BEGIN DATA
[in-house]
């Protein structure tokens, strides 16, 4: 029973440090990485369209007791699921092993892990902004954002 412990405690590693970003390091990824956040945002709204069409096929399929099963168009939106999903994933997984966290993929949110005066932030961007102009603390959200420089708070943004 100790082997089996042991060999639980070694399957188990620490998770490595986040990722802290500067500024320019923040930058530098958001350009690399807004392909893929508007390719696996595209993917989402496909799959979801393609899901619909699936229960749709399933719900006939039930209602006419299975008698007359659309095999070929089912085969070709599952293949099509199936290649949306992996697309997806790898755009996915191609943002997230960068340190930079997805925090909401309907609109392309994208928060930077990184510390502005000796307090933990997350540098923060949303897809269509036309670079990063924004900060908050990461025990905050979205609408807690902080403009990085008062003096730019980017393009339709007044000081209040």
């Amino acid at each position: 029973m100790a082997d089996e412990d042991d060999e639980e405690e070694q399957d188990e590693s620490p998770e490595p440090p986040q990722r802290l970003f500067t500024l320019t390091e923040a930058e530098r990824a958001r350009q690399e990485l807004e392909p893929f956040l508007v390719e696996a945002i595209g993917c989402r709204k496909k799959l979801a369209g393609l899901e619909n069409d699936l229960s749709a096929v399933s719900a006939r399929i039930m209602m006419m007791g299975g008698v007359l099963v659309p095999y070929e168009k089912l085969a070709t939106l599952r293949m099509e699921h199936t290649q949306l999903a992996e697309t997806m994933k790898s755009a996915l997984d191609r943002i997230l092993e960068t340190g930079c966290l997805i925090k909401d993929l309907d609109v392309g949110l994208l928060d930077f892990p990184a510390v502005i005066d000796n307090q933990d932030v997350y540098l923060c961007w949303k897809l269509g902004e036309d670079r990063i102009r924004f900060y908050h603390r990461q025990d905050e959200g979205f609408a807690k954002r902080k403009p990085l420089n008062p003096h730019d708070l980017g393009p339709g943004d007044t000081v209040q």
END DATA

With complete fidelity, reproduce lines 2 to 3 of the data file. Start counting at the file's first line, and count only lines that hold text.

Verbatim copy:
């Protein structure tokens, strides 16, 4: 029973440090990485369209007791699921092993892990902004954002 412990405690590693970003390091990824956040945002709204069409096929399929099963168009939106999903994933997984966290993929949110005066932030961007102009603390959200420089708070943004 100790082997089996042991060999639980070694399957188990620490998770490595986040990722802290500067500024320019923040930058530098958001350009690399807004392909893929508007390719696996595209993917989402496909799959979801393609899901619909699936229960749709399933719900006939039930209602006419299975008698007359659309095999070929089912085969070709599952293949099509199936290649949306992996697309997806790898755009996915191609943002997230960068340190930079997805925090909401309907609109392309994208928060930077990184510390502005000796307090933990997350540098923060949303897809269509036309670079990063924004900060908050990461025990905050979205609408807690902080403009990085008062003096730019980017393009339709007044000081209040």
């Amino acid at each position: 029973m100790a082997d089996e412990d042991d060999e639980e405690e070694q399957d188990e590693s620490p998770e490595p440090p986040q990722r802290l970003f500067t500024l320019t390091e923040a930058e530098r990824a958001r350009q690399e990485l807004e392909p893929f956040l508007v390719e696996a945002i595209g993917c989402r709204k496909k799959l979801a369209g393609l899901e619909n069409d699936l229960s749709a096929v399933s719900a006939r399929i039930m209602m006419m007791g299975g008698v007359l099963v659309p095999y070929e168009k089912l085969a070709t939106l599952r293949m099509e699921h199936t290649q949306l999903a992996e697309t997806m994933k790898s755009a996915l997984d191609r943002i997230l092993e960068t340190g930079c966290l997805i925090k909401d993929l309907d609109v392309g949110l994208l928060d930077f892990p990184a510390v502005i005066d000796n307090q933990d932030v997350y540098l923060c961007w949303k897809l269509g902004e036309d670079r990063i102009r924004f900060y908050h603390r990461q025990d905050e959200g979205f609408a807690k954002r902080k403009p990085l420089n008062p003096h730019d708070l980017g393009p339709g943004d007044t000081v209040q």